(Wednesday I was advised about classes for the spring. Deo volente, I’ll be graduated from college with a Bachelor’s of Arts in Creative Writing in December next year. Which means I have to stop avoiding a decision about graduate school. And with the way Of the North has been, I’m not so sure about Realm Makers next year. . . maybe the year after? We shall see.)
A few weeks ago for Historiography we read a bit of the City of God. The teacher said that with S. Augustine living during “a crucial time” in Christian history (I wondered if the pun was intentional, but didn’t ask), with debates over fundamental doctrines such as the Trinity, the fact that he titled this book De Civitate Dei contra paganos is of note. (Had I known at the time that four days later I’d be listening to Mormons dividing the Trinity’s essence, I might have taken more note of it.) It’s a bit of a pity I discovered such a good teacher here so soon before I leave.
I found it entertaining that Augustine spends quite a bit of time establishing that the earth was not quite six thousand years old. The pagan idea of history was that it went in circles, with things repeating themselves every so often, including the beginning and ending of the world. Augustine shreds the position to pieces, and I wonder what he would have done with theistic evolution. A slow process of things evolving and dying off again sounds a bit too close to the cycles in which the world comes into existence and fails again. Creation, Augustine says, marks a definite point where things began to be, which exactly contradicts the neverending cycles.
This idea changes the way we look at history. If, like the Greeks, we believe history repeats itself (human nature being unchanging), then the purpose of history is to provide moral lessons, so we can learn from our mistakes and lessen our chances of repeating them. Perhaps. But, human nature being unchanging, and it being the habit of humans in the past to ignore those lessons, we’re pretty much doomed to repeat history. This kind of thing makes the historian’s job pretty hopeless, and perhaps that’s why Thucydides said he would write about neither gods nor heroes.
If the world has a beginning point, and a middle point, and an ending is foretold, then, if the rules of logic apply at all, it can’t go in circles forever. In fact, it can’t go in circles at all with the middle point Augustine has in mind. Everything comes either before or after it. It’s unrepeatable. In the words of Chesterton, “The cross is the crux of the whole matter.”
Not that this view, which our teacher calls the linear view of history (and said still influences the way people think about history even when they’ve tried to disassociate themselves from the Christian worldview in other ways), was original with Augustine. For the class before that one, we read some of Daniel and Revelation, which unsurprisingly have the same view of history coming to a definite and certainly unprecedented end. And not that Daniel was the first person ever to hear the idea either. From the protoevangelium in Genesis we can pretty easily figure out that this view was foreknown (divine passive) and made known to men pretty early on in history — the third chapter, in fact. The professor said you can make a good argument that some people held, or were given enough evidence to hold (if they read it right), the linear view of history, before Daniel.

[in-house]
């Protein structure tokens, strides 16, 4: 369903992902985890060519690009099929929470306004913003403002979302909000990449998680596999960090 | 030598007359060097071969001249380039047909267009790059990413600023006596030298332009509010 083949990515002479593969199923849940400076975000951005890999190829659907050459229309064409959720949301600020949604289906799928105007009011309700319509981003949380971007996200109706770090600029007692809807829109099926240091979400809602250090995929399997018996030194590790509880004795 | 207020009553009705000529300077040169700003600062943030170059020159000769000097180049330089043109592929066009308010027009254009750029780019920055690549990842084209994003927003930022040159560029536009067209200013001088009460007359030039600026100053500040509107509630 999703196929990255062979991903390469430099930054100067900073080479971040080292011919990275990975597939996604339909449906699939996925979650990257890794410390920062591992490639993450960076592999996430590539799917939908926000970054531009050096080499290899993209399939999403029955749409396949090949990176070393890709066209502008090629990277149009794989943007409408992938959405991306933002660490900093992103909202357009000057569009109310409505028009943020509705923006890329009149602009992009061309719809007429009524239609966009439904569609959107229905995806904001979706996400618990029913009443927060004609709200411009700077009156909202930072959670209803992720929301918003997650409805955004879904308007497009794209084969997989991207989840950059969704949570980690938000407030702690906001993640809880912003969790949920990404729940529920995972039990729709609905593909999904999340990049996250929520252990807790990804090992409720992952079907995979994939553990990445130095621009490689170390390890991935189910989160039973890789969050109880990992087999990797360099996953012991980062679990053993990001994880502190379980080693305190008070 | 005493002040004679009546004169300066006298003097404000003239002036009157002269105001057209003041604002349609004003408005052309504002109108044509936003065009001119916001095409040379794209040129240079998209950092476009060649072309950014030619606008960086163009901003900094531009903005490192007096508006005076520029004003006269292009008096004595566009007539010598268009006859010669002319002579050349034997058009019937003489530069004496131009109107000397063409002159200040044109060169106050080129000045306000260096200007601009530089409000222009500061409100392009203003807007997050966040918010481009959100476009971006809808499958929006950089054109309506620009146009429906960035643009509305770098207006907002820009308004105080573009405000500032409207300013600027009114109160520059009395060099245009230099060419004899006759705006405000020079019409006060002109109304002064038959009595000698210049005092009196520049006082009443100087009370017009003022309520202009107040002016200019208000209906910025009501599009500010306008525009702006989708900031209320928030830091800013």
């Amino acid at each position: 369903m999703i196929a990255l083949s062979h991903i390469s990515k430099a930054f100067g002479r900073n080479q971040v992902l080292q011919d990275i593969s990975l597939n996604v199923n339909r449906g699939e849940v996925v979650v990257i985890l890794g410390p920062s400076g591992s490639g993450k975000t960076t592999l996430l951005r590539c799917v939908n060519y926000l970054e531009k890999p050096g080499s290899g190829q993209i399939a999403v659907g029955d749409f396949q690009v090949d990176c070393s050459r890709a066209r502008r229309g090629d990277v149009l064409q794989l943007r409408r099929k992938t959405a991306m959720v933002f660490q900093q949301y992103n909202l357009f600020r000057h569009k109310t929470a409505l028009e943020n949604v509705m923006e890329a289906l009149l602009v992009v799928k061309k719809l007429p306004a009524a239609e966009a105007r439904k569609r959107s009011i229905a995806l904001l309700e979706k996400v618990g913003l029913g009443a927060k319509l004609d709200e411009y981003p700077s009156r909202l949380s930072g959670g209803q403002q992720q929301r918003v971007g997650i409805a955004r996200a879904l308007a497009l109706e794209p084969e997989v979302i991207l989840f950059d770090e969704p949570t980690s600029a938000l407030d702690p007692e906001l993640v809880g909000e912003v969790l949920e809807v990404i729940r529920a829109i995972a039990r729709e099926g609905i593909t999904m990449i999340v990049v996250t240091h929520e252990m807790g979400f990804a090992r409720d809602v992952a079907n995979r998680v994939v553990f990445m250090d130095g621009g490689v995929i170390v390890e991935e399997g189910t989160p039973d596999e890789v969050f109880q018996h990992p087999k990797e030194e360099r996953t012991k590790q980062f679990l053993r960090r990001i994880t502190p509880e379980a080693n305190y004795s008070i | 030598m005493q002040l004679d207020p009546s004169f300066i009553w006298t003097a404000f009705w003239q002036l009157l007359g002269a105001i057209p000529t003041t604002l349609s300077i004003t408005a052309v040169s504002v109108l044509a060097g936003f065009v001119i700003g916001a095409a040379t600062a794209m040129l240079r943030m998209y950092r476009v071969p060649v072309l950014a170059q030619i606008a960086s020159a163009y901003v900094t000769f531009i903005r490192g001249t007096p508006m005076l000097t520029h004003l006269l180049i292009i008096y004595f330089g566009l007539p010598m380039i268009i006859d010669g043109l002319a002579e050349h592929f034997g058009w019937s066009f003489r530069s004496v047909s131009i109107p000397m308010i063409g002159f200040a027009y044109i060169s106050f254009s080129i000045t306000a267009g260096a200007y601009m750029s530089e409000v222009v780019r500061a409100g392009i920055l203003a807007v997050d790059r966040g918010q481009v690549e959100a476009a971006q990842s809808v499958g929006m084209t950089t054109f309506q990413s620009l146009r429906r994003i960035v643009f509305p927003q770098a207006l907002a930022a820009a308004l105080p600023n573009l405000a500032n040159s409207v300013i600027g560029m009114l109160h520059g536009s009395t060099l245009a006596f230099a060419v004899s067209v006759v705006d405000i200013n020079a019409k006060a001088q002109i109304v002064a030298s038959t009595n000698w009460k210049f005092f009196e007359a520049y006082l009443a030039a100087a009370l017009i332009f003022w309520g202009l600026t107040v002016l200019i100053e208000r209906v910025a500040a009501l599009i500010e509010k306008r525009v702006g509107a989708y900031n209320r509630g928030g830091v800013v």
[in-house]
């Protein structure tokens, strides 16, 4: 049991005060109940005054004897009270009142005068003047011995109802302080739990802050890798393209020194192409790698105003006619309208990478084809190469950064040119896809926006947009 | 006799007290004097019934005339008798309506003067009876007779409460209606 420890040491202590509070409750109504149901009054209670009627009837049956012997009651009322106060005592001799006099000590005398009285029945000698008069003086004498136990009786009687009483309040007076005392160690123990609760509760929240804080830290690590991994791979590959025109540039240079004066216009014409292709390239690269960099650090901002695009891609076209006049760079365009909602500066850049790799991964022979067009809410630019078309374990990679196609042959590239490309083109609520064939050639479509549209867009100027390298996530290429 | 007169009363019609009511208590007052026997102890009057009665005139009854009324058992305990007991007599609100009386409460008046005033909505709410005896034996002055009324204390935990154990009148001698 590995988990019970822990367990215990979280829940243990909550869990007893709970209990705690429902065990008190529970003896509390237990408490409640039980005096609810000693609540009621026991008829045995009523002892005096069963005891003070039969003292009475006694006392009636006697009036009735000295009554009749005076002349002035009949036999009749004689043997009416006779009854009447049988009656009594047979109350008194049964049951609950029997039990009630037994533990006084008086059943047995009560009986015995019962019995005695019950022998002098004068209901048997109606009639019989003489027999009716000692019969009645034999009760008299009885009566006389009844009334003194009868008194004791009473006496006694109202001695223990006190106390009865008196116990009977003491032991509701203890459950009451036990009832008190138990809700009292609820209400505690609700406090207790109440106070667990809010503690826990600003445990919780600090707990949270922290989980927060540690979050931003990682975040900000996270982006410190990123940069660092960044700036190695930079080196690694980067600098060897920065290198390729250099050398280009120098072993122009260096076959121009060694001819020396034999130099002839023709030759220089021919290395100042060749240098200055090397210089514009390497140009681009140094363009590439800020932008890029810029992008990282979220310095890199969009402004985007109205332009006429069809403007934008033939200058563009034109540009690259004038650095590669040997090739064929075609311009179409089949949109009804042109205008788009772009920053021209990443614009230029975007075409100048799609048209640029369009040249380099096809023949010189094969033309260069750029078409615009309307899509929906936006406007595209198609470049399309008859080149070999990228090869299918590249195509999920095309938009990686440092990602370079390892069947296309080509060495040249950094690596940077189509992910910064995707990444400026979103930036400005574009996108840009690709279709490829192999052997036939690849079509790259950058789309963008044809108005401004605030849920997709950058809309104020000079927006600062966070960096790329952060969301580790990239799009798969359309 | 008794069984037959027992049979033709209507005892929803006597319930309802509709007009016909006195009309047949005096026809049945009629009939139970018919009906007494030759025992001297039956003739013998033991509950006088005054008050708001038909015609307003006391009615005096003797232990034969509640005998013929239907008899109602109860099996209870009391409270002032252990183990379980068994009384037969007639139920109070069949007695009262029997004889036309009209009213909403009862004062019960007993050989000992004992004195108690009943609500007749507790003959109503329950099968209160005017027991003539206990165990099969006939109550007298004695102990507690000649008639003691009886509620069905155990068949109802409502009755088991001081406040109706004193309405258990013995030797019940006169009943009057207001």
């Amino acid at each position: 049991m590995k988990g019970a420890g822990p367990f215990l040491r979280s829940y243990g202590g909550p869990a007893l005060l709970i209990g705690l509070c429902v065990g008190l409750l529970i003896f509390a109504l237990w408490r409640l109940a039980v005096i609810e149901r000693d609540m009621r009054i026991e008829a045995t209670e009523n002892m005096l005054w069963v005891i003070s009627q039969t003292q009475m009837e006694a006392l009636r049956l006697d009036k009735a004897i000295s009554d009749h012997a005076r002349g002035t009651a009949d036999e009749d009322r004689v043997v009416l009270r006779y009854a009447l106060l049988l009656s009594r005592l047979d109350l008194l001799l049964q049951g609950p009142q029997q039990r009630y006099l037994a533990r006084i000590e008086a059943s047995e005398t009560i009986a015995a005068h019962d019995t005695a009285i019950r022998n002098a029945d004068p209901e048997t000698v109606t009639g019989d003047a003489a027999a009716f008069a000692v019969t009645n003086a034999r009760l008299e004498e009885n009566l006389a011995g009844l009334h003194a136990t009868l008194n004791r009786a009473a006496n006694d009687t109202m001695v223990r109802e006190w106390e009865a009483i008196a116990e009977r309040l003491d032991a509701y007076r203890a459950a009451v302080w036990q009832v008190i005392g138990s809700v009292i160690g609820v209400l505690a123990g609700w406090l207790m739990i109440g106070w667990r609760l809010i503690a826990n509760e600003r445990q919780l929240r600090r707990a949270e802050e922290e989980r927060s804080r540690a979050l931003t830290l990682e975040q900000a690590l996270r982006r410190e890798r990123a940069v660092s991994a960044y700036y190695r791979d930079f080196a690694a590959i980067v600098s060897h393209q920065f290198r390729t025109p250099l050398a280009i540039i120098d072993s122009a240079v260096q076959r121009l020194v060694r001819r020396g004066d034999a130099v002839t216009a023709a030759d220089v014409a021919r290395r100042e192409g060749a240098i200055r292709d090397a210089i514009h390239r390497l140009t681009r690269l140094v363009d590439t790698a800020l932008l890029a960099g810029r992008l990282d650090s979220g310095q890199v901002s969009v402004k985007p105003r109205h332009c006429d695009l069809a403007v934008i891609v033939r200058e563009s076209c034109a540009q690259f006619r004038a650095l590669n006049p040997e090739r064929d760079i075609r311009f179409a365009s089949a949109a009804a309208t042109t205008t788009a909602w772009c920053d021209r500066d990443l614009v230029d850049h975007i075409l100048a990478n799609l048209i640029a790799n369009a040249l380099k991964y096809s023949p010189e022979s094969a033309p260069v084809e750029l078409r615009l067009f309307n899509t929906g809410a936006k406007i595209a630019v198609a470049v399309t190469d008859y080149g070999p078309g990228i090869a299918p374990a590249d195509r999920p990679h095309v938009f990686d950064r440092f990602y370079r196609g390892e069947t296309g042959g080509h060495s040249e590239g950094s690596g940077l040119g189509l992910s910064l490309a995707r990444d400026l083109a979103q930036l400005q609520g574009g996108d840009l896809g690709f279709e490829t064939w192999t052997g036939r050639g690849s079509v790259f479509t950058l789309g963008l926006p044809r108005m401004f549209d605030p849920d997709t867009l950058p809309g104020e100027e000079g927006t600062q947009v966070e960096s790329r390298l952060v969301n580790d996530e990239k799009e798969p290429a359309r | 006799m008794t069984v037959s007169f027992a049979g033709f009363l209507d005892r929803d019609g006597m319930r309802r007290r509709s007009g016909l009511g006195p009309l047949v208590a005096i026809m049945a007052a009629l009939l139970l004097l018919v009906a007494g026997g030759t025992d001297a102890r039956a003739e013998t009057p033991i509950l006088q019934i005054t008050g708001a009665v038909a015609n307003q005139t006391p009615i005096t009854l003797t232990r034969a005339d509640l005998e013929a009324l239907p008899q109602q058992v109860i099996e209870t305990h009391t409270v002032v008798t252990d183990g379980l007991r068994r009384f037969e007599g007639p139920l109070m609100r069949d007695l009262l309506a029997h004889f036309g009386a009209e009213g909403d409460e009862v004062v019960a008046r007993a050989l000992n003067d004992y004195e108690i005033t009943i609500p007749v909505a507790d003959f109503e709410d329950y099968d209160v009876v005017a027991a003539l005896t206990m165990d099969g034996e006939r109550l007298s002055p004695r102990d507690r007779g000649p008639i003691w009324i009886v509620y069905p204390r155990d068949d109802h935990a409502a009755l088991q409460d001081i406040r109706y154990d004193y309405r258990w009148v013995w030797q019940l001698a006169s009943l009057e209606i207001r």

Once the Christian view of history is in place, the dating system changes drastically — from being “in the second year of so-and-so being proconsul”, it’s “In this number of years before (or after) Christ’s birth”. One of the interesting things about Bede is that in the correspondence with Rome that he reproduces he includes subscriptions which often are in “in the second year of so-and-so the Emperor” form, but the heading of the year is always Anno Domini.
The teacher began class by saying the average American high school idea of history is that the Greeks were pretty smart, invented philosophy and things, then the Romans took over and were more interested in fighting than thinking, then Christianity took over and made everybody stupid, crushed science, kept people from asking questions, wouldn’t educate anybody, was afraid of people thinking, and then we had the Enlightenment and the Greeks were rediscovered and now we have America. It was funnier when he said it.
And everyone knows that Columbus sailed around the world and discovered that it was round, because nobody knew it before, because the Church suppressed science.
Except that Bede, a Church-educated monk in the eighth century, who if all that was true would be the person you’d expect to be the best example of the Church holding the world in darkness, said England was close to the pole. What good is a pole at the top of the world if the world is flat?
Except that Bede wrote in Latin. That he looked critically at sources and didn’t accept testimony simply because it was written down.
That he believed in miracles doesn’t make him a bad historian, either.